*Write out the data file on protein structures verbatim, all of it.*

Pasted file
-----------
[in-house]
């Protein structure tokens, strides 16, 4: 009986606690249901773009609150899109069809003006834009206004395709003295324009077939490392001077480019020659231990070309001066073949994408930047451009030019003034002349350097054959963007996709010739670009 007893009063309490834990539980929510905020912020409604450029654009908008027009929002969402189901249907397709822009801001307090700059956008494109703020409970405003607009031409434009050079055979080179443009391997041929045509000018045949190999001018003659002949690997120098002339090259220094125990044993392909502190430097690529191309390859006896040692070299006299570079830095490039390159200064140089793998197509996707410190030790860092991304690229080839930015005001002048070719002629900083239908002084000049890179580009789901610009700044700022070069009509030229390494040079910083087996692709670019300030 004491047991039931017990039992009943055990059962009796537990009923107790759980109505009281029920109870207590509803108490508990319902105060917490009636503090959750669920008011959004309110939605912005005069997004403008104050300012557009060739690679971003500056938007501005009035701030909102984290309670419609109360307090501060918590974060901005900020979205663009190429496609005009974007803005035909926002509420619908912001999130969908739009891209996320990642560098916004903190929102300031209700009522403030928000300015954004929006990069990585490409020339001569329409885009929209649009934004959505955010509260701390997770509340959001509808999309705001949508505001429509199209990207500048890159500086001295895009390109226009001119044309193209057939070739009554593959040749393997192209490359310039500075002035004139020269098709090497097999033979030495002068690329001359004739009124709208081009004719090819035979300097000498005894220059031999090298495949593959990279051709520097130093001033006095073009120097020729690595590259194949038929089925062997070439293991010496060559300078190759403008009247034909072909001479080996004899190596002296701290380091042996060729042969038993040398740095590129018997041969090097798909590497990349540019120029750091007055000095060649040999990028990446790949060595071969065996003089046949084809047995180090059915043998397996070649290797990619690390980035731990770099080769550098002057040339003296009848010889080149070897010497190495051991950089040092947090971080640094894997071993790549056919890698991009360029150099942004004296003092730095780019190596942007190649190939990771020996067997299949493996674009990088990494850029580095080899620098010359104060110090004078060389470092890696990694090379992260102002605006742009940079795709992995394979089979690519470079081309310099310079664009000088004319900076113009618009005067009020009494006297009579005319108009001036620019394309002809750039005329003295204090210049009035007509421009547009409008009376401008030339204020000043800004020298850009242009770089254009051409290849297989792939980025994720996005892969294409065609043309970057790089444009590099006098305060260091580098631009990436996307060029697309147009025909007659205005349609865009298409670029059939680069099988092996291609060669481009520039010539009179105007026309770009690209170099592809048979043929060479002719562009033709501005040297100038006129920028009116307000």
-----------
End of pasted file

[in-house]
């Protein structure tokens, strides 16, 4: 009986606690249901773009609150899109069809003006834009206004395709003295324009077939490392001077480019020659231990070309001066073949994408930047451009030019003034002349350097054959963007996709010739670009 007893009063309490834990539980929510905020912020409604450029654009908008027009929002969402189901249907397709822009801001307090700059956008494109703020409970405003607009031409434009050079055979080179443009391997041929045509000018045949190999001018003659002949690997120098002339090259220094125990044993392909502190430097690529191309390859006896040692070299006299570079830095490039390159200064140089793998197509996707410190030790860092991304690229080839930015005001002048070719002629900083239908002084000049890179580009789901610009700044700022070069009509030229390494040079910083087996692709670019300030 004491047991039931017990039992009943055990059962009796537990009923107790759980109505009281029920109870207590509803108490508990319902105060917490009636503090959750669920008011959004309110939605912005005069997004403008104050300012557009060739690679971003500056938007501005009035701030909102984290309670419609109360307090501060918590974060901005900020979205663009190429496609005009974007803005035909926002509420619908912001999130969908739009891209996320990642560098916004903190929102300031209700009522403030928000300015954004929006990069990585490409020339001569329409885009929209649009934004959505955010509260701390997770509340959001509808999309705001949508505001429509199209990207500048890159500086001295895009390109226009001119044309193209057939070739009554593959040749393997192209490359310039500075002035004139020269098709090497097999033979030495002068690329001359004739009124709208081009004719090819035979300097000498005894220059031999090298495949593959990279051709520097130093001033006095073009120097020729690595590259194949038929089925062997070439293991010496060559300078190759403008009247034909072909001479080996004899190596002296701290380091042996060729042969038993040398740095590129018997041969090097798909590497990349540019120029750091007055000095060649040999990028990446790949060595071969065996003089046949084809047995180090059915043998397996070649290797990619690390980035731990770099080769550098002057040339003296009848010889080149070897010497190495051991950089040092947090971080640094894997071993790549056919890698991009360029150099942004004296003092730095780019190596942007190649190939990771020996067997299949493996674009990088990494850029580095080899620098010359104060110090004078060389470092890696990694090379992260102002605006742009940079795709992995394979089979690519470079081309310099310079664009000088004319900076113009618009005067009020009494006297009579005319108009001036620019394309002809750039005329003295204090210049009035007509421009547009409008009376401008030339204020000043800004020298850009242009770089254009051409290849297989792939980025994720996005892969294409065609043309970057790089444009590099006098305060260091580098631009990436996307060029697309147009025909007659205005349609865009298409670029059939680069099988092996291609060669481009520039010539009179105007026309770009690209170099592809048979043929060479002719562009033709501005040297100038006129920028009116307000």